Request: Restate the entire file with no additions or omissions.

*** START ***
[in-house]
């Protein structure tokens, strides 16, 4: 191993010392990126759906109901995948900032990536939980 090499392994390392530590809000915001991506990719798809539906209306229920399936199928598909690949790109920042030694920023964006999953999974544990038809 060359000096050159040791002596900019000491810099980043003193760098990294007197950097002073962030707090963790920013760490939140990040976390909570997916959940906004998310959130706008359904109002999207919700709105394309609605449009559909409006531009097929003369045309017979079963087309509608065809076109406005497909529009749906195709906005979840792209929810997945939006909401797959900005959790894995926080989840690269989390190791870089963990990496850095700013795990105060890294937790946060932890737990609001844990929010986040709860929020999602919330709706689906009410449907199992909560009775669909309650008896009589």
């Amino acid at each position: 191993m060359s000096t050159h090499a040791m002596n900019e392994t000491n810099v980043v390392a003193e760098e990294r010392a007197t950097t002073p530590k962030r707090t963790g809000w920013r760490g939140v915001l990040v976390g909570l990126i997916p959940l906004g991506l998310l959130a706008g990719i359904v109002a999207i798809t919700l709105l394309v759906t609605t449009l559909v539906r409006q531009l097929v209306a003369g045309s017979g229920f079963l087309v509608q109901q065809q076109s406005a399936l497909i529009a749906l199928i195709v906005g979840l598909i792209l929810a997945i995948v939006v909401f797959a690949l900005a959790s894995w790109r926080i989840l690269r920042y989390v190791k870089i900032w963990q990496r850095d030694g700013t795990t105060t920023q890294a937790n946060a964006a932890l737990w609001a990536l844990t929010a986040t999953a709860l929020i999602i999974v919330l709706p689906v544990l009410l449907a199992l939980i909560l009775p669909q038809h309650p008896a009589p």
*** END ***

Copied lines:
[in-house]
């Protein structure tokens, strides 16, 4: 191993010392990126759906109901995948900032990536939980 090499392994390392530590809000915001991506990719798809539906209306229920399936199928598909690949790109920042030694920023964006999953999974544990038809 060359000096050159040791002596900019000491810099980043003193760098990294007197950097002073962030707090963790920013760490939140990040976390909570997916959940906004998310959130706008359904109002999207919700709105394309609605449009559909409006531009097929003369045309017979079963087309509608065809076109406005497909529009749906195709906005979840792209929810997945939006909401797959900005959790894995926080989840690269989390190791870089963990990496850095700013795990105060890294937790946060932890737990609001844990929010986040709860929020999602919330709706689906009410449907199992909560009775669909309650008896009589």
């Amino acid at each position: 191993m060359s000096t050159h090499a040791m002596n900019e392994t000491n810099v980043v390392a003193e760098e990294r010392a007197t950097t002073p530590k962030r707090t963790g809000w920013r760490g939140v915001l990040v976390g909570l990126i997916p959940l906004g991506l998310l959130a706008g990719i359904v109002a999207i798809t919700l709105l394309v759906t609605t449009l559909v539906r409006q531009l097929v209306a003369g045309s017979g229920f079963l087309v509608q109901q065809q076109s406005a399936l497909i529009a749906l199928i195709v906005g979840l598909i792209l929810a997945i995948v939006v909401f797959a690949l900005a959790s894995w790109r926080i989840l690269r920042y989390v190791k870089i900032w963990q990496r850095d030694g700013t795990t105060t920023q890294a937790n946060a964006a932890l737990w609001a990536l844990t929010a986040t999953a709860l929020i999602i999974v919330l709706p689906v544990l009410l449907a199992l939980i909560l009775p669909q038809h309650p008896a009589p």